Full disclosure: I was late for the NY Tech Meetup and missed half the presentations, not by choice, but thanks to CitiBike. It was my first CitiBike experience. Some things to know, if you’re considering buying into the program:
Point #1: If you’re buying an annual membership, it doesn’t take a week to 10 days for your ‘key’ to arrive; give it at least three weeks. They must be backlogged or something.
Point #2: You do have to phone them to activate your account.
Point #3: Wear a helmet; it’s a CitiBike – you won’t be navigating the back roads of the Hamptons, where, for the record, they do wear helmets.
Point #4: the CitiBike app. It’ll tell you where the docks are, and how many bikes and empty spaces are available. What it won’t tell you is how many of those bikes are actually working. When you see that red light, do not pass go.
I had to hit five docking stations before I found an available bike (only because someone was just returning his) that was actually working. This is why I missed the first few presentations.
NYC Bike Buddy is the ultimate companion for all riders in NYC and wish I’d had this before I CitiBiked over to the meetup. The app helps you find where to go and see how to get there. And even tracks where you’ve been. It also gives you up-to-the minute bike share info and has a reliable search for businesses and addresses – and tells you the best route to get from point A to point B. The CitiBike people need to buy this one – quickly.
Miner is a discovery app that activates personalized mobile storefront based on where you are and what you’re doing, during your visits to businesses, venues and events. It’ll also uncover freebies and prizes hidden somewhere near you.
Magisto is driven by artificial intelligence and simple user experience, Magisto is a cloud-based service for creating and sharing professional-quality personal movies. We’ve covered them in AlleyWatch before.
Learn With Homer is the first comprehensive early reading app crafted by literacy experts. Designed for children from three to six years of age, Homer includes a complete phonics program, a library of beautifully illustrated stories, hundreds of science field trips, and exciting art and recording tools. Learn with Homer connects learning to read with learning to understand the world.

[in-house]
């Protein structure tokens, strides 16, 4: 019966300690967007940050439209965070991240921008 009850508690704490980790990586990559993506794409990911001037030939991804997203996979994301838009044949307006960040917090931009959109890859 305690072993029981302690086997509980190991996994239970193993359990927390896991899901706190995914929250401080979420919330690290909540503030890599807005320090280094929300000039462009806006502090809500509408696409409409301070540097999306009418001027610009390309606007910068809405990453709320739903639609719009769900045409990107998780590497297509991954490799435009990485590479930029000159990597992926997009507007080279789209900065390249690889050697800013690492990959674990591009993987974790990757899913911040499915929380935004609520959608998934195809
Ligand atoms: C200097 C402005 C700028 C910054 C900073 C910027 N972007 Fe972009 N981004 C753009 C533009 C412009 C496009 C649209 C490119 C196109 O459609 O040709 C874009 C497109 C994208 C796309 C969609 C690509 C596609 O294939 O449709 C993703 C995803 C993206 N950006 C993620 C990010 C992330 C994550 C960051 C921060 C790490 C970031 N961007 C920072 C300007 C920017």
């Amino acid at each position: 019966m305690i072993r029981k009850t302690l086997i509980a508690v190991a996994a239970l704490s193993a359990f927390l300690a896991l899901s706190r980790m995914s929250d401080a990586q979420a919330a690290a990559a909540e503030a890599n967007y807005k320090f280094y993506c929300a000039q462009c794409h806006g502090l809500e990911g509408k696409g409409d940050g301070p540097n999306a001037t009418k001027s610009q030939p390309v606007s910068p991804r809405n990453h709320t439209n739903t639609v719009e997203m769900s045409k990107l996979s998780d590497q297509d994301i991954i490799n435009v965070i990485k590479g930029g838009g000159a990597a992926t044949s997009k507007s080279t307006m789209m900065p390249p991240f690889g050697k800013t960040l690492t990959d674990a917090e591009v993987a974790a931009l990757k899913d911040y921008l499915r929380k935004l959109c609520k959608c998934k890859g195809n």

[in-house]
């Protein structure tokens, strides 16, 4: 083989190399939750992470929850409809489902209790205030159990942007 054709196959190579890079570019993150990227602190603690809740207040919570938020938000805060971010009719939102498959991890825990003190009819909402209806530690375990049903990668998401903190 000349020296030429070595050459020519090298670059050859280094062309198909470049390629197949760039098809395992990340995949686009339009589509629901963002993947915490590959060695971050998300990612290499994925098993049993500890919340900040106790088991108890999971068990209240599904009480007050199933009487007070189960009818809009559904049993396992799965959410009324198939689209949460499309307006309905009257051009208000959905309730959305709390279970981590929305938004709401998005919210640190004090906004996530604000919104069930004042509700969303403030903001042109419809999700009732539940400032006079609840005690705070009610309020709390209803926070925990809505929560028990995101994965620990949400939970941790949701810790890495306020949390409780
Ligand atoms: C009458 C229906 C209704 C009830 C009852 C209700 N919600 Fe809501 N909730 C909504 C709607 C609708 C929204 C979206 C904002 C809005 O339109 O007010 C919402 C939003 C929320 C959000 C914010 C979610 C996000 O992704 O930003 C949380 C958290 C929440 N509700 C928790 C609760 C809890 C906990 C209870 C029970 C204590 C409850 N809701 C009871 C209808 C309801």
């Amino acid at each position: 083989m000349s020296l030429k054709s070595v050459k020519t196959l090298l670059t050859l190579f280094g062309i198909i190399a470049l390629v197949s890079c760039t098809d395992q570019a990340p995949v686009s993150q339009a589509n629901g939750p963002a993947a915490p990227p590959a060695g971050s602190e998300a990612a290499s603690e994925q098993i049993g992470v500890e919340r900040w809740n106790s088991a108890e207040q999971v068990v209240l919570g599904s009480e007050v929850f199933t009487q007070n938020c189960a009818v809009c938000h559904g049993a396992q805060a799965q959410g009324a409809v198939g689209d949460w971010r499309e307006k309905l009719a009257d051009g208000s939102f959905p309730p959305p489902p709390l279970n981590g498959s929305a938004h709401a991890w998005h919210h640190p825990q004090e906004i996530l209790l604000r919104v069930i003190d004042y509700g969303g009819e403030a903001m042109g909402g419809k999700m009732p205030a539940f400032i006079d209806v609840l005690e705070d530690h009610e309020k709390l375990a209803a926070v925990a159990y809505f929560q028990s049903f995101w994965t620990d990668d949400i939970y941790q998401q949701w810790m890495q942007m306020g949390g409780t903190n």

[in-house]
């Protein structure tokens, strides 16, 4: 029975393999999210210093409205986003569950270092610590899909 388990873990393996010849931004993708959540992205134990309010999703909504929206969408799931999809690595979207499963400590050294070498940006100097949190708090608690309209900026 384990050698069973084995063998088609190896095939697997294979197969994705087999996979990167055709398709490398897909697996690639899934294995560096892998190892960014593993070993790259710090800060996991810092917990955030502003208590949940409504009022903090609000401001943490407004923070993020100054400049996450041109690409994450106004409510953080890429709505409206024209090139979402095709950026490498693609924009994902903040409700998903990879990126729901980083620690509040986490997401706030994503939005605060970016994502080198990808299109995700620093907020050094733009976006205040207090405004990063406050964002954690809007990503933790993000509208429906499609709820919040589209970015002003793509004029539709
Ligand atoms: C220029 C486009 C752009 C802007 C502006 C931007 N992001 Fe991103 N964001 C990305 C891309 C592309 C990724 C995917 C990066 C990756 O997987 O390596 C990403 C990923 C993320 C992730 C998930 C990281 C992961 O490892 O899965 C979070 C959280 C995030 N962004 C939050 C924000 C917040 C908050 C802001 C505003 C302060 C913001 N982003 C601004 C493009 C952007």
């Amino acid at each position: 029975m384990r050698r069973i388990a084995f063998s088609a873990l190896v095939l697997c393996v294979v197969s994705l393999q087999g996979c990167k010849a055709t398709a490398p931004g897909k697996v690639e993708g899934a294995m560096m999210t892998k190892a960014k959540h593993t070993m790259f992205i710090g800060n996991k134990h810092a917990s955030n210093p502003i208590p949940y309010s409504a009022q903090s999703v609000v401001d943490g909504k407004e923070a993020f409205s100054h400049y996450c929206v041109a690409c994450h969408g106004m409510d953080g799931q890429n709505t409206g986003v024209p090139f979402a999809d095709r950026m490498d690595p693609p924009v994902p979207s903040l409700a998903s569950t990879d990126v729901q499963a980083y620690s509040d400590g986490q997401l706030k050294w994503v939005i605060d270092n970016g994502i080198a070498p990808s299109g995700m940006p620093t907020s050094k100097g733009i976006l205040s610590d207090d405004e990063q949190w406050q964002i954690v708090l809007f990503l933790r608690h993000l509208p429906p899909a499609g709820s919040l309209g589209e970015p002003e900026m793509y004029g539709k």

Locket is disrupting mobile advertising with delightful ads on the smartphone lock screen. Locket is an Android app that delivers ads on your lock screen and pays you just for unlocking your phone. You’ll be making money for doing the same thing you already do a hundred times per day. Not bad – except for the fact that it’s Android only. AlleyWatch has covered this company before.
Tinybop is the first app from Tinybop Explorer’s Library, where the body is brought to life with interactive animations and particle physics for kids ages 4+ can see what we’re made of and how we work, from the beating heart to gurgling guts.
Nudge was developed by Hack of the Month curator Brandon Diamond. Nudge helps you to better stay in touch with friends and family. Separately. You can do a nudge for friends, where you send them an email at the beginning of the month asking what’s up and on the 15th, the program generates and newsletter that sent out so that everyone knows what’s up with everyone else. Same with family. Oh, if you have a friend that you don’t want to expose to everyone else, you can set up a separate nudge for that person. As Diamond noted, “there’s absolutely no way to make money with this project.” Fair enough and as he also noted, “Facebook is where you tell lies to your friends. Twitter is where you tell the truth to strangers.” So, is the idea of nudge to fall somewhere in between? He never did say, actually…
Public Stuff helps local governments across the US turn civic inquiries (such as spotting a pothole) into tangible community improvements (finally getting the bloody thing properly filled and paved over) by directly connecting people to the proper city representatives/agencies, via the web or the recently released mobile app. The big news of the evening: Public Stuff is now working directly with the city’s 311 line (thanks to NYC Comptroller and Mayoral hopeful John Liu’s office) – and the mobile app is launched. Public Stuff is currently being used in over 50 cities and counting.
WayCount is a hardware and web platform for crowdsourcing automobile and bicycle traffic count data from city streets. You know those weird neoprene squares you see around the city, usually on street corners and such? This is a more portable version of that that you yourself can purchase, for a mere $199, and count automobile and bike traffic yourself. Why would you want to do that, you may ask? According to founder Theodore Ullrich, a guy in Idaho purchased one and used it to count traffic to pinpoint the better side of the road on which to build his gas station. For the record: 147 bicycles per hour cross the Williamsburg Bridge. The things you learn at a NY Tech Meetup…
Cinematique is the world’s first platform that allows you to explore and shop from the videos you love – or happen to be watching. You simply click on – or in the case of mobile, touch – the items that strike your fancy, and they’re saved for you so that you can go back later and shop or browse.
And the punch line to this month’s joke: How much does a hipster weigh?
An Instagram, and see you October 8th at the next New York Tech Meetup. I’ll be the one toting the bike helmet.